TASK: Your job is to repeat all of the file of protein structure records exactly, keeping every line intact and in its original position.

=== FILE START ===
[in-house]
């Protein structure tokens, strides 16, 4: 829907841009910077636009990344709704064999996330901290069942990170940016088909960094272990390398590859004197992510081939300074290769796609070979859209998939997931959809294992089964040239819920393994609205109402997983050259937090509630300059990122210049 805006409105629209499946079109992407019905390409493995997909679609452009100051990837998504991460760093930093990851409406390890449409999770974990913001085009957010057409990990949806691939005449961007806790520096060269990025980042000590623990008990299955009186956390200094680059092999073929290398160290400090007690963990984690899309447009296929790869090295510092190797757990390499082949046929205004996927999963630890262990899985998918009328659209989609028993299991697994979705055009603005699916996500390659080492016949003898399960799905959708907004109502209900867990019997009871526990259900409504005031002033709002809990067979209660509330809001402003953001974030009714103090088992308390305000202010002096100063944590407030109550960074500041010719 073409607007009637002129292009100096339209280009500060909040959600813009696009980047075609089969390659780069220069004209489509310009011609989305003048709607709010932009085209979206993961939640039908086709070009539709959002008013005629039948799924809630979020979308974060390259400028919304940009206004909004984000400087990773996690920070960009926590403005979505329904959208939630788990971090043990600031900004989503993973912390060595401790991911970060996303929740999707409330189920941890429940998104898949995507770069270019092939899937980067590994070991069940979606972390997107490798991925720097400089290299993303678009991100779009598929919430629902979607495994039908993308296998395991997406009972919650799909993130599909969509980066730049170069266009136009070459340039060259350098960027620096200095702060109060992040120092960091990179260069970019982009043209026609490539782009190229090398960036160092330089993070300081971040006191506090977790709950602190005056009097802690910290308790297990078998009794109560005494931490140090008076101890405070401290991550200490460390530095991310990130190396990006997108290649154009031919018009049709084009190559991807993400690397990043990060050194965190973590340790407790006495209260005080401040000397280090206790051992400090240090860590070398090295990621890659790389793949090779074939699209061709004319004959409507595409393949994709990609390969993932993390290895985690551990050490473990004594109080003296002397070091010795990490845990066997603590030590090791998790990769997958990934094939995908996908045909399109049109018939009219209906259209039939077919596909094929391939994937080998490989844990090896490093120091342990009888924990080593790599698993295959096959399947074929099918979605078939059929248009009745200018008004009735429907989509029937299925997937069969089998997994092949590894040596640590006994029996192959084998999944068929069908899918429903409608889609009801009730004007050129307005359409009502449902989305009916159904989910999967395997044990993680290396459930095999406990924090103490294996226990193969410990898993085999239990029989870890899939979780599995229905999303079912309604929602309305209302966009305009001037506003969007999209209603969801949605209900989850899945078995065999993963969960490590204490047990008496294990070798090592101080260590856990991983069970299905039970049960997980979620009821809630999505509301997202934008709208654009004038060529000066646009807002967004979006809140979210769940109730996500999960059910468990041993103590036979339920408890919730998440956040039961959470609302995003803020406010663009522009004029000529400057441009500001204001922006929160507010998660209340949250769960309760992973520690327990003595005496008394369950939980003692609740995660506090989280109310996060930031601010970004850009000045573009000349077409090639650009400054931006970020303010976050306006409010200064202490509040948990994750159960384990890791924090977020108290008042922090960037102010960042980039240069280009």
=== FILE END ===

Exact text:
[in-house]
């Protein structure tokens, strides 16, 4: 829907841009910077636009990344709704064999996330901290069942990170940016088909960094272990390398590859004197992510081939300074290769796609070979859209998939997931959809294992089964040239819920393994609205109402997983050259937090509630300059990122210049 805006409105629209499946079109992407019905390409493995997909679609452009100051990837998504991460760093930093990851409406390890449409999770974990913001085009957010057409990990949806691939005449961007806790520096060269990025980042000590623990008990299955009186956390200094680059092999073929290398160290400090007690963990984690899309447009296929790869090295510092190797757990390499082949046929205004996927999963630890262990899985998918009328659209989609028993299991697994979705055009603005699916996500390659080492016949003898399960799905959708907004109502209900867990019997009871526990259900409504005031002033709002809990067979209660509330809001402003953001974030009714103090088992308390305000202010002096100063944590407030109550960074500041010719 073409607007009637002129292009100096339209280009500060909040959600813009696009980047075609089969390659780069220069004209489509310009011609989305003048709607709010932009085209979206993961939640039908086709070009539709959002008013005629039948799924809630979020979308974060390259400028919304940009206004909004984000400087990773996690920070960009926590403005979505329904959208939630788990971090043990600031900004989503993973912390060595401790991911970060996303929740999707409330189920941890429940998104898949995507770069270019092939899937980067590994070991069940979606972390997107490798991925720097400089290299993303678009991100779009598929919430629902979607495994039908993308296998395991997406009972919650799909993130599909969509980066730049170069266009136009070459340039060259350098960027620096200095702060109060992040120092960091990179260069970019982009043209026609490539782009190229090398960036160092330089993070300081971040006191506090977790709950602190005056009097802690910290308790297990078998009794109560005494931490140090008076101890405070401290991550200490460390530095991310990130190396990006997108290649154009031919018009049709084009190559991807993400690397990043990060050194965190973590340790407790006495209260005080401040000397280090206790051992400090240090860590070398090295990621890659790389793949090779074939699209061709004319004959409507595409393949994709990609390969993932993390290895985690551990050490473990004594109080003296002397070091010795990490845990066997603590030590090791998790990769997958990934094939995908996908045909399109049109018939009219209906259209039939077919596909094929391939994937080998490989844990090896490093120091342990009888924990080593790599698993295959096959399947074929099918979605078939059929248009009745200018008004009735429907989509029937299925997937069969089998997994092949590894040596640590006994029996192959084998999944068929069908899918429903409608889609009801009730004007050129307005359409009502449902989305009916159904989910999967395997044990993680290396459930095999406990924090103490294996226990193969410990898993085999239990029989870890899939979780599995229905999303079912309604929602309305209302966009305009001037506003969007999209209603969801949605209900989850899945078995065999993963969960490590204490047990008496294990070798090592101080260590856990991983069970299905039970049960997980979620009821809630999505509301997202934008709208654009004038060529000066646009807002967004979006809140979210769940109730996500999960059910468990041993103590036979339920408890919730998440956040039961959470609302995003803020406010663009522009004029000529400057441009500001204001922006929160507010998660209340949250769960309760992973520690327990003595005496008394369950939980003692609740995660506090989280109310996060930031601010970004850009000045573009000349077409090639650009400054931006970020303010976050306006409010200064202490509040948990994750159960384990890791924090977020108290008042922090960037102010960042980039240069280009």